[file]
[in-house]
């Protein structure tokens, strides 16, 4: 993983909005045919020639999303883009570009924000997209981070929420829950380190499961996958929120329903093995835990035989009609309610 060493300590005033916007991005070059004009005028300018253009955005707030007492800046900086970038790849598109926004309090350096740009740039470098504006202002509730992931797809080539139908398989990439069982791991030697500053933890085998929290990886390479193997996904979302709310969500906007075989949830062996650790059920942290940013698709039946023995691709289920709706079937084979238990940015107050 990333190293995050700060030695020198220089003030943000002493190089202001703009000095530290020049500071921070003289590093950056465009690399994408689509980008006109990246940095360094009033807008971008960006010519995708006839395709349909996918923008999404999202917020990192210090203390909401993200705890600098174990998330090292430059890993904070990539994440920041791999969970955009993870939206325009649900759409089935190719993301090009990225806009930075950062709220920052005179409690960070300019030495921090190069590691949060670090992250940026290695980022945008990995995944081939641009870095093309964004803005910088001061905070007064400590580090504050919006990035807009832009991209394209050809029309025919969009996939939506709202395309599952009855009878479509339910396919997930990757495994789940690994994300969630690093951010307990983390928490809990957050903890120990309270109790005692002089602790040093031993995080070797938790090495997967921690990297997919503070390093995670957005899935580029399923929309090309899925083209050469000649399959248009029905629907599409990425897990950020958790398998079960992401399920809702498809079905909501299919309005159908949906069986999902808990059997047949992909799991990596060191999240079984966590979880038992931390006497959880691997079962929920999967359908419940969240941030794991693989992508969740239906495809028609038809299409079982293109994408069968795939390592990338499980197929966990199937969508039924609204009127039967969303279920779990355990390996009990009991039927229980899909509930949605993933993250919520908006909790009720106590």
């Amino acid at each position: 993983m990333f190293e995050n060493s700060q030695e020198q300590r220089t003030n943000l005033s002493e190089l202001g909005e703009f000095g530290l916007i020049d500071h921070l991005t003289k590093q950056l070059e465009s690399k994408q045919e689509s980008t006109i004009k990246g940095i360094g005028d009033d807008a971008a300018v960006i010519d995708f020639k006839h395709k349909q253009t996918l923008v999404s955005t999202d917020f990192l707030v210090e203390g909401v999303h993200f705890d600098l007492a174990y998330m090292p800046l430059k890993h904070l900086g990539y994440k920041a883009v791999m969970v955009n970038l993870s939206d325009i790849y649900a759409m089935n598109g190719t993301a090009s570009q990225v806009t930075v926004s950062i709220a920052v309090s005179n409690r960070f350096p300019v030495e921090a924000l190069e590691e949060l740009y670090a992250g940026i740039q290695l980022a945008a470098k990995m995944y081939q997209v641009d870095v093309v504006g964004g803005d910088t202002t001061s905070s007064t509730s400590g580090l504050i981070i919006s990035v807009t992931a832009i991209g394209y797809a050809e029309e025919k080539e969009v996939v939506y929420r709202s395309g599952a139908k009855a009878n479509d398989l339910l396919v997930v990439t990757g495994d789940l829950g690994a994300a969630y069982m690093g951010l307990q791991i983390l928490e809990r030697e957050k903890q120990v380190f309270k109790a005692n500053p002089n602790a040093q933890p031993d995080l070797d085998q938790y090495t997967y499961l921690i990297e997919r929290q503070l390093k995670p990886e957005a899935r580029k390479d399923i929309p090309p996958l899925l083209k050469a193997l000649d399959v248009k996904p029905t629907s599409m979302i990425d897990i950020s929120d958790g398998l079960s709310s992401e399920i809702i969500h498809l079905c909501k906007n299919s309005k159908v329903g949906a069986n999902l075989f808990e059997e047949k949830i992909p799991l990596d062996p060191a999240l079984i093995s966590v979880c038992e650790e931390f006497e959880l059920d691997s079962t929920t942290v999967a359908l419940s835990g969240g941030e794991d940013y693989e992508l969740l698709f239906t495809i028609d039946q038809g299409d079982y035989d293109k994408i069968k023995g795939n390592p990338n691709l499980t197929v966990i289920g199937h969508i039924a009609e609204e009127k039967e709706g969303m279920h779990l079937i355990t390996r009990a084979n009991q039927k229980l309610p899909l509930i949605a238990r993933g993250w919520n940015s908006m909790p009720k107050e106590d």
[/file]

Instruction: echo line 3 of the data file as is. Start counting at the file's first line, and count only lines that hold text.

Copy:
């Amino acid at each position: 993983m990333f190293e995050n060493s700060q030695e020198q300590r220089t003030n943000l005033s002493e190089l202001g909005e703009f000095g530290l916007i020049d500071h921070l991005t003289k590093q950056l070059e465009s690399k994408q045919e689509s980008t006109i004009k990246g940095i360094g005028d009033d807008a971008a300018v960006i010519d995708f020639k006839h395709k349909q253009t996918l923008v999404s955005t999202d917020f990192l707030v210090e203390g909401v999303h993200f705890d600098l007492a174990y998330m090292p800046l430059k890993h904070l900086g990539y994440k920041a883009v791999m969970v955009n970038l993870s939206d325009i790849y649900a759409m089935n598109g190719t993301a090009s570009q990225v806009t930075v926004s950062i709220a920052v309090s005179n409690r960070f350096p300019v030495e921090a924000l190069e590691e949060l740009y670090a992250g940026i740039q290695l980022a945008a470098k990995m995944y081939q997209v641009d870095v093309v504006g964004g803005d910088t202002t001061s905070s007064t509730s400590g580090l504050i981070i919006s990035v807009t992931a832009i991209g394209y797809a050809e029309e025919k080539e969009v996939v939506y929420r709202s395309g599952a139908k009855a009878n479509d398989l339910l396919v997930v990439t990757g495994d789940l829950g690994a994300a969630y069982m690093g951010l307990q791991i983390l928490e809990r030697e957050k903890q120990v380190f309270k109790a005692n500053p002089n602790a040093q933890p031993d995080l070797d085998q938790y090495t997967y499961l921690i990297e997919r929290q503070l390093k995670p990886e957005a899935r580029k390479d399923i929309p090309p996958l899925l083209k050469a193997l000649d399959v248009k996904p029905t629907s599409m979302i990425d897990i950020s929120d958790g398998l079960s709310s992401e399920i809702i969500h498809l079905c909501k906007n299919s309005k159908v329903g949906a069986n999902l075989f808990e059997e047949k949830i992909p799991l990596d062996p060191a999240l079984i093995s966590v979880c038992e650790e931390f006497e959880l059920d691997s079962t929920t942290v999967a359908l419940s835990g969240g941030e794991d940013y693989e992508l969740l698709f239906t495809i028609d039946q038809g299409d079982y035989d293109k994408i069968k023995g795939n390592p990338n691709l499980t197929v966990i289920g199937h969508i039924a009609e609204e009127k039967e709706g969303m279920h779990l079937i355990t390996r009990a084979n009991q039927k229980l309610p899909l509930i949605a238990r993933g993250w919520n940015s908006m909790p009720k107050e106590d």